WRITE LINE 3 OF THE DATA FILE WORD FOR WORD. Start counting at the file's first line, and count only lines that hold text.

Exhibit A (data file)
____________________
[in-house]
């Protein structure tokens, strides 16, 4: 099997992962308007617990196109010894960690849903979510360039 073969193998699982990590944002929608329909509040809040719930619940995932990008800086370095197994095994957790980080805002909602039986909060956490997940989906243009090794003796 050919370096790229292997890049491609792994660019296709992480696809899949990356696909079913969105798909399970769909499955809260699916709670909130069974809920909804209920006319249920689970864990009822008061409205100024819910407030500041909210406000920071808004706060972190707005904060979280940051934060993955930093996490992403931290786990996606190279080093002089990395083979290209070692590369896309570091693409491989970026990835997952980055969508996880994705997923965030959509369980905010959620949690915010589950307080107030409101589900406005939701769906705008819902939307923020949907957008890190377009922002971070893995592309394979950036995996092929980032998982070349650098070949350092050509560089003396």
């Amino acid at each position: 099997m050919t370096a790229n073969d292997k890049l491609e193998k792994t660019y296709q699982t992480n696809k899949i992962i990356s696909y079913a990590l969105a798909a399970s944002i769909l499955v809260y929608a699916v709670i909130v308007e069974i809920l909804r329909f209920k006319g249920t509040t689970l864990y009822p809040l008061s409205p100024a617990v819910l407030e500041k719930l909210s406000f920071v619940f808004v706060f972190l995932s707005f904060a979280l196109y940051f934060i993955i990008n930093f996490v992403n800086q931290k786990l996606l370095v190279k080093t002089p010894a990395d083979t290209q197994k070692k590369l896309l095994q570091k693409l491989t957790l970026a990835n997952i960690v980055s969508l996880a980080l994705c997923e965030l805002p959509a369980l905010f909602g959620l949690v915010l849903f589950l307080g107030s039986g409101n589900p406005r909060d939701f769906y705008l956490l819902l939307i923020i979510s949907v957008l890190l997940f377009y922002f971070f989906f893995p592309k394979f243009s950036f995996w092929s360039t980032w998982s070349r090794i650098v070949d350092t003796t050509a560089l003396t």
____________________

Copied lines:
């Amino acid at each position: 099997m050919t370096a790229n073969d292997k890049l491609e193998k792994t660019y296709q699982t992480n696809k899949i992962i990356s696909y079913a990590l969105a798909a399970s944002i769909l499955v809260y929608a699916v709670i909130v308007e069974i809920l909804r329909f209920k006319g249920t509040t689970l864990y009822p809040l008061s409205p100024a617990v819910l407030e500041k719930l909210s406000f920071v619940f808004v706060f972190l995932s707005f904060a979280l196109y940051f934060i993955i990008n930093f996490v992403n800086q931290k786990l996606l370095v190279k080093t002089p010894a990395d083979t290209q197994k070692k590369l896309l095994q570091k693409l491989t957790l970026a990835n997952i960690v980055s969508l996880a980080l994705c997923e965030l805002p959509a369980l905010f909602g959620l949690v915010l849903f589950l307080g107030s039986g409101n589900p406005r909060d939701f769906y705008l956490l819902l939307i923020i979510s949907v957008l890190l997940f377009y922002f971070f989906f893995p592309k394979f243009s950036f995996w092929s360039t980032w998982s070349r090794i650098v070949d350092t003796t050509a560089l003396t």